After a Prolonged Wait, a Royals Coach Makes the Right Decision in an Instant - The New York Times, Billy Witz
Mike Jirschele, the Royals’ third-base coach, waved Lorenzo Cain home on a risky but calculated move on Friday that resulted in the winning run in Game 6 of the ALCS. It was redemption for Jirschele, who was unfairly raked over the coals for his decision to hold Alex Gordon at third-base in Game 7 of the World Series last season. Meanwhile, it was Jose Bautista, lord of thunder, whose mental mistake cost his team the crucial game his bat had done so much to win.
How a Mets Coach Brought Out Daniel Murphy’s Power - The New York Times, Tyler Kepner
We've all seen the freakshow that is Daniel Murphy's 2015 postseason. Already, Murphy has put on a legendary performance, quite likely the best combined hitting performance across two postseason series ever. Of course it hasn't been all that long since the extra series provided such an opportunity. Still, its been incredible. At the heart of this shocking success is the plan Murphy and Mets hitting coach Kevin Long have spent the season working on.
What's Daniel Murphy worth? - Beyond the Box Score, Matt Goldman
Daniel Murphy picked the right time for a huge postseason performance. Beyond the Box Score looks at what his value was before the playoffs began, and how much this insane power surge might benefit him in free agency at season's end. The result may still be not all that indicative of his future value.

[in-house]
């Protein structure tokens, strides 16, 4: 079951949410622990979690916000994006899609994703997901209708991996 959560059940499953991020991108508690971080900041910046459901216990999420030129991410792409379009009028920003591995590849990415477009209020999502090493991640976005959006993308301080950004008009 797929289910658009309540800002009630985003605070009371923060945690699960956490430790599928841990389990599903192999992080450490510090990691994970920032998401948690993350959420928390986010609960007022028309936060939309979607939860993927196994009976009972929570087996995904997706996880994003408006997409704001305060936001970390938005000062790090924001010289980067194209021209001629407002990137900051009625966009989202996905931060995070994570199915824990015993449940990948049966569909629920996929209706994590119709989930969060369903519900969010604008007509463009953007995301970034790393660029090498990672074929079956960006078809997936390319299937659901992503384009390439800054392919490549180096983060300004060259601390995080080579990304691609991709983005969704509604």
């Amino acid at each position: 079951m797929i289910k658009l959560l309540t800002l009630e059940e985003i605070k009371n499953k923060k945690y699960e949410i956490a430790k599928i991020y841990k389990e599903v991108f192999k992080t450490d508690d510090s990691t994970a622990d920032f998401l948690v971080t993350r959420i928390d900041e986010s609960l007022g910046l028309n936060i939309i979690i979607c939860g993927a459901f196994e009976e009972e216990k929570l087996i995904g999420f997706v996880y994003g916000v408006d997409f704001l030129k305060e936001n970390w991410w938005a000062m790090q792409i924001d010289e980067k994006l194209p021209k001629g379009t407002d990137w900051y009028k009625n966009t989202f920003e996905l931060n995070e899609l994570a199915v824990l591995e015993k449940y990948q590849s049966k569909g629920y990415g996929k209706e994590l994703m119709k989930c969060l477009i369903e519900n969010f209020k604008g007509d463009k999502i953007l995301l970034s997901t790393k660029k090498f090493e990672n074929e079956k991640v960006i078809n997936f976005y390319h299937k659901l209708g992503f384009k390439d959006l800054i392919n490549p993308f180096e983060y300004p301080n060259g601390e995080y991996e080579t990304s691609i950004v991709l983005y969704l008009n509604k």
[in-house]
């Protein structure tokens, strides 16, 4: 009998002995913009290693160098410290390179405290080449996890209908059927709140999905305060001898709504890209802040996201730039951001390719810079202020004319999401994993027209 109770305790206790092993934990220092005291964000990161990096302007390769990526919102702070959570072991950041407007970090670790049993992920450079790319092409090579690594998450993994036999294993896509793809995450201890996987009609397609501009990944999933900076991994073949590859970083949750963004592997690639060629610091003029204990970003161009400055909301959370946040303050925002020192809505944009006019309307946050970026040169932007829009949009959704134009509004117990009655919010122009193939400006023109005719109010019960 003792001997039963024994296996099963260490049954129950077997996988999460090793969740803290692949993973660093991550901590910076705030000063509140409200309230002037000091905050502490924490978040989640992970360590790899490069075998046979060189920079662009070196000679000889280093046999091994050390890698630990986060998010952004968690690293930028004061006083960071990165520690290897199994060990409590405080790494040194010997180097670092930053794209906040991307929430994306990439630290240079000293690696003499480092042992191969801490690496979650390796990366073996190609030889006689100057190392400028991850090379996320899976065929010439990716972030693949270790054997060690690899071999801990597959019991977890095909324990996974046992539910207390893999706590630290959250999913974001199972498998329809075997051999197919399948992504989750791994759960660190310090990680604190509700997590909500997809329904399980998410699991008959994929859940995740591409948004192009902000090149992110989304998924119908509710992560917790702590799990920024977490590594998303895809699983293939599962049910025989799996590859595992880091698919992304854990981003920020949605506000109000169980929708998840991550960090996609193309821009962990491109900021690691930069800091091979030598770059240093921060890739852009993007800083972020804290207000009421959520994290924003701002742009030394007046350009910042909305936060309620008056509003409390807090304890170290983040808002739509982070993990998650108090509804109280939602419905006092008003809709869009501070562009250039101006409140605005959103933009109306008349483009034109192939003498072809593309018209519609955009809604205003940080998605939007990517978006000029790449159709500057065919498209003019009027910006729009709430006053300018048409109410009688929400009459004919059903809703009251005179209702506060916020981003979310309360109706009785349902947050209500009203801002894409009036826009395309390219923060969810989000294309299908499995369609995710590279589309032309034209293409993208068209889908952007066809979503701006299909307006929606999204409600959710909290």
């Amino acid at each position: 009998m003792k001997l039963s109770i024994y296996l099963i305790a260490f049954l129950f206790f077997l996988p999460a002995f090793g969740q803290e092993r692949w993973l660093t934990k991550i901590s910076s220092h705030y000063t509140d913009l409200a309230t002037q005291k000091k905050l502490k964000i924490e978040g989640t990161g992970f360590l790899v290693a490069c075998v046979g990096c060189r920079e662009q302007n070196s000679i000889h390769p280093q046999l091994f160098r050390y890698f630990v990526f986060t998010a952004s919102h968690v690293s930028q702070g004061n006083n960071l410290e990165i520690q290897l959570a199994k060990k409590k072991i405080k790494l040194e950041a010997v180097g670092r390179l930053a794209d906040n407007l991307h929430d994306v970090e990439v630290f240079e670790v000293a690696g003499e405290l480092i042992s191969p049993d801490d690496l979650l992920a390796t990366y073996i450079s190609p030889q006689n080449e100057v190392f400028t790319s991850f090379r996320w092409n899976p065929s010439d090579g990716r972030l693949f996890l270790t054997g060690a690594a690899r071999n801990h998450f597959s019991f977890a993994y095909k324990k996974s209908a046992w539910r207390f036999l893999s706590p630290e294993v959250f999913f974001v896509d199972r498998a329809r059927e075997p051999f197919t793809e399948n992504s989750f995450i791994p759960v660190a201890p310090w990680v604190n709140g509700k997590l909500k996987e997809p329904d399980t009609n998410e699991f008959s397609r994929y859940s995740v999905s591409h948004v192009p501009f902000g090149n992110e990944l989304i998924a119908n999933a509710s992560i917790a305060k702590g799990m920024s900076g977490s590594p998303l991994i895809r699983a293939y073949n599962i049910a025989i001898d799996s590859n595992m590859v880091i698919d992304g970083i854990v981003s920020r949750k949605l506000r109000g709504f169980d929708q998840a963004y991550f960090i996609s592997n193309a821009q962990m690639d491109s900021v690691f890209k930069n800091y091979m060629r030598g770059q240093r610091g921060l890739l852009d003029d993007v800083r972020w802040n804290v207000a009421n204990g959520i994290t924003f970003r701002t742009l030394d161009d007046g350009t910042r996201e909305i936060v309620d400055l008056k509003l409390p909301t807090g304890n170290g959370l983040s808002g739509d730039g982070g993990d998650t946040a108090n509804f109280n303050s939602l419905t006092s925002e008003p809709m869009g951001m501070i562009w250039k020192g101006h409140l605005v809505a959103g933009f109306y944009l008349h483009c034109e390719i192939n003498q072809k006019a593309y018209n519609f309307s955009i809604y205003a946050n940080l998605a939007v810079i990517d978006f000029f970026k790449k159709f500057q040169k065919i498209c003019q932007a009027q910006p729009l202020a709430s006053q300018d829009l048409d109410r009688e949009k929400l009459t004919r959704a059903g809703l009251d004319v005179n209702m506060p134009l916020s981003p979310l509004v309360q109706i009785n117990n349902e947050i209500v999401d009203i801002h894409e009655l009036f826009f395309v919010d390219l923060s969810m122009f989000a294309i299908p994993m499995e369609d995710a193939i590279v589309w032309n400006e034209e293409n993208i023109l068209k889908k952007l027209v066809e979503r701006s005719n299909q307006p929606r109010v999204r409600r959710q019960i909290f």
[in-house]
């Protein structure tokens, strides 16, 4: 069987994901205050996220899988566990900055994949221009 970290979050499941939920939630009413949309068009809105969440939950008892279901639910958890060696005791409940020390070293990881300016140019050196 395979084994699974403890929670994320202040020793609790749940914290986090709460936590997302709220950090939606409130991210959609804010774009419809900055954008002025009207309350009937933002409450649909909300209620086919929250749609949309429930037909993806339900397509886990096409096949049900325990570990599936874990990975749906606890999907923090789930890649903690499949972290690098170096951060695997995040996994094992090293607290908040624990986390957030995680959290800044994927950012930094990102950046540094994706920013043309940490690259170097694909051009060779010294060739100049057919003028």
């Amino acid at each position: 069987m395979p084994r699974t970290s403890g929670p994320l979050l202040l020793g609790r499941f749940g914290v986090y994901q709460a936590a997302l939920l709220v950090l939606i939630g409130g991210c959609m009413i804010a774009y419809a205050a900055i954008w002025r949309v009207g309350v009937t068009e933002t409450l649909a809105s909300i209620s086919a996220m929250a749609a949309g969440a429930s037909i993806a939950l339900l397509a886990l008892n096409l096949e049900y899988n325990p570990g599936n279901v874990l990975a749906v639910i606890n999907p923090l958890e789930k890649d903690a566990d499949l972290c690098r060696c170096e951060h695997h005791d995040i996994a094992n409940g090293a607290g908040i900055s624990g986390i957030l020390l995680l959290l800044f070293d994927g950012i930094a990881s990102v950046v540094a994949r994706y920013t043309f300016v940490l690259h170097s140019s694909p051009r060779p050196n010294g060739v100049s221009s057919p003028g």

There’s Something About the Royals, or Something - FanGraphs, Jeff Sullivan
Yes, yes there is something about the Royals. Something deeply annoying and laudable at the same time. They just never seem to quit. Like the killer in a slasher film, you really better be absolutely sure they're really dead before you turn your back on them for an instant.
Reviewing the Top 50 pitching prospects for 2015 - Minor League Ball, John Sickels
Here is a look at how the pre-season list of top 50 pitching prospects performed. Only Daniel Norris is represented for the Tigers. The 2016 lists may prove more complimentary to the Tigers organization.
Marlins, Don Mattingly have mutual interest - MLB Daily Dish, Scott Gelman
I understand about getting back on the horse as quickly as possible, but the Marlins? You really might want to rethink this, Don...
Phillies hire Matt Klentak as general manager - MLB Daily Dish, Chris Cotillo
The Phillies have their man, but for Klentak, there's a Herculean task ahead to turn the Phillies around anytime soon.
The National League Has a Designated Hitter: What’s Next for Kyle Schwarber? - Grantland, Ben Lindbergh
What do you do if you have a a left-handed murderer of baseballs with no position on the field? You trade him to an AL team for a fat haul of talent. Should the Cubs be considering that yet where Schwarber -- or Warbird, as subscribers to his newsletter refer to him -- is concerned?
There's no denying it. Lorenzo Cain is awesome.